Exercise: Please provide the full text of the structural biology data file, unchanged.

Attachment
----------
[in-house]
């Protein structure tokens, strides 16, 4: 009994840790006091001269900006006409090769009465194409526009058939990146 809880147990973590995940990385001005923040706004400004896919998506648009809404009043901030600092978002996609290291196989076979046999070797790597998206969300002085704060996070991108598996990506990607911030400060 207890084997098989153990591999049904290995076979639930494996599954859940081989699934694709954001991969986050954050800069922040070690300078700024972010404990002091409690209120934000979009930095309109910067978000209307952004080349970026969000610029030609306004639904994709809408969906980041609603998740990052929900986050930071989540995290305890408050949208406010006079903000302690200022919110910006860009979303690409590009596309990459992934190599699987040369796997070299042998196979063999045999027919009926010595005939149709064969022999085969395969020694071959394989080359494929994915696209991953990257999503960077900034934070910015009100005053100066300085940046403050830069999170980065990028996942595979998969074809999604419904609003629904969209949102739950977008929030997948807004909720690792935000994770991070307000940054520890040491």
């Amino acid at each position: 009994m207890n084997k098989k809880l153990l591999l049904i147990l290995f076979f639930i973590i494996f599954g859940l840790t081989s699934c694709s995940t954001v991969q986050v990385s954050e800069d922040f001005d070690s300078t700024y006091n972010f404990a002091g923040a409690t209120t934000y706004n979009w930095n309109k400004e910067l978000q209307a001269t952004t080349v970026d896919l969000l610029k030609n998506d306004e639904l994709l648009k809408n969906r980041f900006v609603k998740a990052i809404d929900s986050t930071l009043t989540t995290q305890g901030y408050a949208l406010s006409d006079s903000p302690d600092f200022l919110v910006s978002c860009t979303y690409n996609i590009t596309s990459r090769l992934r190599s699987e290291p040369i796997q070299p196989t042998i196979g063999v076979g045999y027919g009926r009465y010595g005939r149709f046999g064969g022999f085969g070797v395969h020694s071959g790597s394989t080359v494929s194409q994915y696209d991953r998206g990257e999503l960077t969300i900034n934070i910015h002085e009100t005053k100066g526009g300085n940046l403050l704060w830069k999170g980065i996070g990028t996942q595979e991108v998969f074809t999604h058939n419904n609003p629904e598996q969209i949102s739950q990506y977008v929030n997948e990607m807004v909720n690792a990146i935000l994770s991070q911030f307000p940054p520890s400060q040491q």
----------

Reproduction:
[in-house]
């Protein structure tokens, strides 16, 4: 009994840790006091001269900006006409090769009465194409526009058939990146 809880147990973590995940990385001005923040706004400004896919998506648009809404009043901030600092978002996609290291196989076979046999070797790597998206969300002085704060996070991108598996990506990607911030400060 207890084997098989153990591999049904290995076979639930494996599954859940081989699934694709954001991969986050954050800069922040070690300078700024972010404990002091409690209120934000979009930095309109910067978000209307952004080349970026969000610029030609306004639904994709809408969906980041609603998740990052929900986050930071989540995290305890408050949208406010006079903000302690200022919110910006860009979303690409590009596309990459992934190599699987040369796997070299042998196979063999045999027919009926010595005939149709064969022999085969395969020694071959394989080359494929994915696209991953990257999503960077900034934070910015009100005053100066300085940046403050830069999170980065990028996942595979998969074809999604419904609003629904969209949102739950977008929030997948807004909720690792935000994770991070307000940054520890040491």
């Amino acid at each position: 009994m207890n084997k098989k809880l153990l591999l049904i147990l290995f076979f639930i973590i494996f599954g859940l840790t081989s699934c694709s995940t954001v991969q986050v990385s954050e800069d922040f001005d070690s300078t700024y006091n972010f404990a002091g923040a409690t209120t934000y706004n979009w930095n309109k400004e910067l978000q209307a001269t952004t080349v970026d896919l969000l610029k030609n998506d306004e639904l994709l648009k809408n969906r980041f900006v609603k998740a990052i809404d929900s986050t930071l009043t989540t995290q305890g901030y408050a949208l406010s006409d006079s903000p302690d600092f200022l919110v910006s978002c860009t979303y690409n996609i590009t596309s990459r090769l992934r190599s699987e290291p040369i796997q070299p196989t042998i196979g063999v076979g045999y027919g009926r009465y010595g005939r149709f046999g064969g022999f085969g070797v395969h020694s071959g790597s394989t080359v494929s194409q994915y696209d991953r998206g990257e999503l960077t969300i900034n934070i910015h002085e009100t005053k100066g526009g300085n940046l403050l704060w830069k999170g980065i996070g990028t996942q595979e991108v998969f074809t999604h058939n419904n609003p629904e598996q969209i949102s739950q990506y977008v929030n997948e990607m807004v909720n690792a990146i935000l994770s991070q911030f307000p940054p520890s400060q040491q």